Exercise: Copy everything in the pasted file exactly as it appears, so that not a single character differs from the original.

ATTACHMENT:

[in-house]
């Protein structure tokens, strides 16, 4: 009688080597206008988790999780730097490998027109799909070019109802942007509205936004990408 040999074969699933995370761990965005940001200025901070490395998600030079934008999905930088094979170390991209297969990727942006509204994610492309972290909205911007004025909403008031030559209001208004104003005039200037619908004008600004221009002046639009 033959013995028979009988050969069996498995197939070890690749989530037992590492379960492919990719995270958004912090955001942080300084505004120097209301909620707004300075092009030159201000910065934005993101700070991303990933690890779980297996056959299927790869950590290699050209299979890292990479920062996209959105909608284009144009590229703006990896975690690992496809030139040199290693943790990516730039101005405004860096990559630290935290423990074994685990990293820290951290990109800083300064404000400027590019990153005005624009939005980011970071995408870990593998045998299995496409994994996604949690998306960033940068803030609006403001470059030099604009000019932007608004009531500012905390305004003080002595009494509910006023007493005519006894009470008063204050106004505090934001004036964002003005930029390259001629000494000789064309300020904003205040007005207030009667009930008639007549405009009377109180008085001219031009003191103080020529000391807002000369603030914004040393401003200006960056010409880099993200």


[in-house]
């Protein structure tokens, strides 16, 4: 009688080597206008988790999780730097490998027109799909070019109802942007509205936004990408 040999074969699933995370761990965005940001200025901070490395998600030079934008999905930088094979170390991209297969990727942006509204994610492309972290909205911007004025909403008031030559209001208004104003005039200037619908004008600004221009002046639009 033959013995028979009988050969069996498995197939070890690749989530037992590492379960492919990719995270958004912090955001942080300084505004120097209301909620707004300075092009030159201000910065934005993101700070991303990933690890779980297996056959299927790869950590290699050209299979890292990479920062996209959105909608284009144009590229703006990896975690690992496809030139040199290693943790990516730039101005405004860096990559630290935290423990074994685990990293820290951290990109800083300064404000400027590019990153005005624009939005980011970071995408870990593998045998299995496409994994996604949690998306960033940068803030609006403001470059030099604009000019932007608004009531500012905390305004003080002595009494509910006023007493005519006894009470008063204050106004505090934001004036964002003005930029390259001629000494000789064309300020904003205040007005207030009667009930008639007549405009009377109180008085001219031009003191103080020529000391807002000369603030914004040393401003200006960056010409880099993200």